More than 1,000 people at the main airport in Tunis greeted the arrival of Sheikh Rachid Ghannouchi, the leading Islamist leader who had been living abroad in exile since 1989, in the wake of the ouster of President Zine al-Abdine Ben Ali earlier this month.
Ghannouchi, 69, said his Ennahda party will continue to support the popular uprising that uprooted Ben Ali.
Our role will be to participate in realising the goals of this peaceful revolution: to anchor a democratic system, social justice and to put a limit to discrimination against banned groups, Ghannouchi told Reuters a day prior his return.
The dictator has fallen and I want to be in the country.”
Since the ex-president’s removal, an interim government has been put in place which recently promised to ease media restrictions, provide amnesty to political prisoners and permit banned political parties to register.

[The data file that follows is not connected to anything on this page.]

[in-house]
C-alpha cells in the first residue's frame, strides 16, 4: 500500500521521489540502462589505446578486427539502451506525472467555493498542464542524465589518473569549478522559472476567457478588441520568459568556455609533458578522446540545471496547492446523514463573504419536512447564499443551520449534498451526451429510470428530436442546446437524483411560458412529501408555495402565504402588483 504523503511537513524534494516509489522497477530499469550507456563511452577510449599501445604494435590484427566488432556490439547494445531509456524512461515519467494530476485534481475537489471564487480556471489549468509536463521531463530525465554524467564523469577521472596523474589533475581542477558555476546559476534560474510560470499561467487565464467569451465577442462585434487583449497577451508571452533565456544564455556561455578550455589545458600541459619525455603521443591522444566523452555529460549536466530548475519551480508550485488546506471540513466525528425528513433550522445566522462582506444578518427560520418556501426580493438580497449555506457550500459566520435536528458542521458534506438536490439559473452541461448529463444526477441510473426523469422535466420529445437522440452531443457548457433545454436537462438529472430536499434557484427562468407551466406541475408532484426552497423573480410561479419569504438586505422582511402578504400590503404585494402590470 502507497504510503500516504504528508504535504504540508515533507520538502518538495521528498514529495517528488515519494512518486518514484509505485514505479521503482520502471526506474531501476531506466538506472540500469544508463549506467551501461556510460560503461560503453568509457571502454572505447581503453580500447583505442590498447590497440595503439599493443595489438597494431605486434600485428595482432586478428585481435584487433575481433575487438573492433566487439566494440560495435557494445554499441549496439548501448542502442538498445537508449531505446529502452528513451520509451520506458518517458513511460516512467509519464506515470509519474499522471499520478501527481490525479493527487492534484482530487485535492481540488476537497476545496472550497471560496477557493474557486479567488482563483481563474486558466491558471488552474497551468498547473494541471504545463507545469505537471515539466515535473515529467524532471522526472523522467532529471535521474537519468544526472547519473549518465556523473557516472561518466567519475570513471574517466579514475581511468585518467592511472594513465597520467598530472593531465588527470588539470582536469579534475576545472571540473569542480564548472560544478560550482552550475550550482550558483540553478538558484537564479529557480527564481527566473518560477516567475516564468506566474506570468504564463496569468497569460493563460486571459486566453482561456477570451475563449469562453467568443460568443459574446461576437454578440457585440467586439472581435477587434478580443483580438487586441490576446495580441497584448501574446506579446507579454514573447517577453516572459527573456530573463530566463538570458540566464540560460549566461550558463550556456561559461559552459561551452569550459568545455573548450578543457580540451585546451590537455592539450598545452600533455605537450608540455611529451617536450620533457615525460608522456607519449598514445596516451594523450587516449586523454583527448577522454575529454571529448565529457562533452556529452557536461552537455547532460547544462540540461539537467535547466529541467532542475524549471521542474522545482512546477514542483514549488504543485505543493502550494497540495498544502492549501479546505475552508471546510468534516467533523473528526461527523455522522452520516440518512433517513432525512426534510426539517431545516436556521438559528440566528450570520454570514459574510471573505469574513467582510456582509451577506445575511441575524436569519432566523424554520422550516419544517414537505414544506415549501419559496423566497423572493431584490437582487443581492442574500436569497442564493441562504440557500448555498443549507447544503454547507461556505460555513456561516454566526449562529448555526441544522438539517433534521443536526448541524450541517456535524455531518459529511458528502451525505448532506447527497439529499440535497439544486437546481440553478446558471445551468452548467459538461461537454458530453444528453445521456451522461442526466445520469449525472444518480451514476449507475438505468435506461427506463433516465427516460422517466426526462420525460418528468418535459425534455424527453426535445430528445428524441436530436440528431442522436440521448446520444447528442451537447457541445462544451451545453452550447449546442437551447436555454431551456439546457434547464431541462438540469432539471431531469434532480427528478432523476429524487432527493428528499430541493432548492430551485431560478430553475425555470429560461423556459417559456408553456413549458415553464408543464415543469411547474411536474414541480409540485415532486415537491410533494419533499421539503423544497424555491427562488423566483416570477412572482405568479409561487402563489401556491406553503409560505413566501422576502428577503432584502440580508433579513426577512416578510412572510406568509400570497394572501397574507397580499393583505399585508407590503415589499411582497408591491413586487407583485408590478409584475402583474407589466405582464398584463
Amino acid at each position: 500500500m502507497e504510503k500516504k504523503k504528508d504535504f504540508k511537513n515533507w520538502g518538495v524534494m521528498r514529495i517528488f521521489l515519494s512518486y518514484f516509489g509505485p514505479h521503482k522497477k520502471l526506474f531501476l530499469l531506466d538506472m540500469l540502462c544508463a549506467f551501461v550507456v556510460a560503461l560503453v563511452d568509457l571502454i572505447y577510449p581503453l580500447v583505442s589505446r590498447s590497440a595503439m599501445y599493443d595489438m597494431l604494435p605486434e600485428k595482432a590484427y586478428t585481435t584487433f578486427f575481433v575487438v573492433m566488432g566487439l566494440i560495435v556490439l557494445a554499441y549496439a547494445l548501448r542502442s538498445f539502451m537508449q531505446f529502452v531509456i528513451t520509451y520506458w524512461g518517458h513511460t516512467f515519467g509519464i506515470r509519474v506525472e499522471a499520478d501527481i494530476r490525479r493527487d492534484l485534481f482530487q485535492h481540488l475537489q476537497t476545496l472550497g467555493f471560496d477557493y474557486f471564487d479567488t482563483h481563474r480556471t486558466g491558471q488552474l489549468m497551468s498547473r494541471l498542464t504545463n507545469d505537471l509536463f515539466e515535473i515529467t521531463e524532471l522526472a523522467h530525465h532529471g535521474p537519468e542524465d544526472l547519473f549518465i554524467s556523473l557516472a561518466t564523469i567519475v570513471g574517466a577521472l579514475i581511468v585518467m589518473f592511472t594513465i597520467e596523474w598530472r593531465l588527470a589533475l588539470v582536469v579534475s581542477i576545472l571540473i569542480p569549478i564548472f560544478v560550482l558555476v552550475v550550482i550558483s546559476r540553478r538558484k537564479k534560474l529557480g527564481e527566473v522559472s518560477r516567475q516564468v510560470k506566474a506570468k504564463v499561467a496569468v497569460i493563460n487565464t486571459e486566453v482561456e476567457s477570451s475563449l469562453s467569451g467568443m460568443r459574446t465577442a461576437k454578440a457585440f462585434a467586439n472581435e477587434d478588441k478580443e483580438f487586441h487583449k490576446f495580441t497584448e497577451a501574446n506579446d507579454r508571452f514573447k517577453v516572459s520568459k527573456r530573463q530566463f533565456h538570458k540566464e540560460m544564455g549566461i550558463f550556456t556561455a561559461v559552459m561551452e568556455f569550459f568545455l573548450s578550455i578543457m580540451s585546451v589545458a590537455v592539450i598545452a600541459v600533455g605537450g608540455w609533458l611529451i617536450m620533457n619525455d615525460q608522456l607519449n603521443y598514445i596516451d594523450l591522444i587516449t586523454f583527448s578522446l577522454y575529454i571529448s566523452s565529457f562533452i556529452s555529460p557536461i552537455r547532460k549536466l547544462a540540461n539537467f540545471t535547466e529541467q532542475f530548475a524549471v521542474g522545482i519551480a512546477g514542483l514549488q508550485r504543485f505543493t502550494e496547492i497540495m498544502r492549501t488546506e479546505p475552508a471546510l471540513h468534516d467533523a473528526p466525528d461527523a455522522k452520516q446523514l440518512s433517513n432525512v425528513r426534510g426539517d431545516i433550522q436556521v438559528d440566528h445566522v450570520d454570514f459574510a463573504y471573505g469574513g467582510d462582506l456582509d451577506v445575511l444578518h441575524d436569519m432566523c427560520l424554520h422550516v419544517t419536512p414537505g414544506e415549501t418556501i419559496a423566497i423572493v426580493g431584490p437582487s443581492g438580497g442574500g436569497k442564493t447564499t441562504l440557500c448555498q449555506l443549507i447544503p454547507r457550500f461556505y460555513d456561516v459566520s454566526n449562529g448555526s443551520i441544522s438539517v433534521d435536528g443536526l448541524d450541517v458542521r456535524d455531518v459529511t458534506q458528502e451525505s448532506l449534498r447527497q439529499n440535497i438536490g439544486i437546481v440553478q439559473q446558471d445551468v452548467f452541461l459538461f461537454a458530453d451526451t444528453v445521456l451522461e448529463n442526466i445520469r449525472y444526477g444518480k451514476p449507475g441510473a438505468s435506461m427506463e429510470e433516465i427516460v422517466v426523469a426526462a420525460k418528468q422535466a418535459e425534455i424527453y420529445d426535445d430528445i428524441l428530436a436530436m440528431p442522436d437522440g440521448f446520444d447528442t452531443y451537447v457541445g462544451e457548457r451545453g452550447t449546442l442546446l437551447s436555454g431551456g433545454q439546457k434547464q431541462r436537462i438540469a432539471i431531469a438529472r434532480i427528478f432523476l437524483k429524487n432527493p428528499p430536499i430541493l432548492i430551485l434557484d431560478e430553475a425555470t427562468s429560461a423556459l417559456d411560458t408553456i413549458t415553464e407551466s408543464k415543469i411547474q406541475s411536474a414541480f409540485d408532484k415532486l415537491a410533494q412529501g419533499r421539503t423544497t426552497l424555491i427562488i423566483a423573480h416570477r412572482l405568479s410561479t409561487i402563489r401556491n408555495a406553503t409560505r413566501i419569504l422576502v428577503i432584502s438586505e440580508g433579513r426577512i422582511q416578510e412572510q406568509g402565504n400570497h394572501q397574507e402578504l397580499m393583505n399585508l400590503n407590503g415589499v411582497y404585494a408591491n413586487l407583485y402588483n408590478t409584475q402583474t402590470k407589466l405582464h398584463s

However, not all the Tunisians at the airport welcomed Ghannouchi.
According to Reuters, secularists sported placards reading: No Islamism, no theocracy, no Sharia and no stupidity!
Ghannouchi was forced out of Tunisia in 1989 by Ben-Ali himself, as his Ennahda party represented the most powerful opposition to the ex-president’s rule. Ghannouchi has been living in exile in London ever since.
It is not clear how much Tunisia’s Islamists have participated in the unrest that toppled Ben-Ali, or of Ghannouchi can restore the Ennahda’s prominence. Nonetheless, Ennahda officials noted they will take part in parliamentary elections, which the new interim regime has vowed to hold.
Ghannouchi has indicated he will not see public office.
Ennahda, founded in 1981, is viewed as a moderate Islamist movement, somewhat akin to the ruling AK party in Turkey.
Tunisia has been a secular state since it gained independence from France in 1956.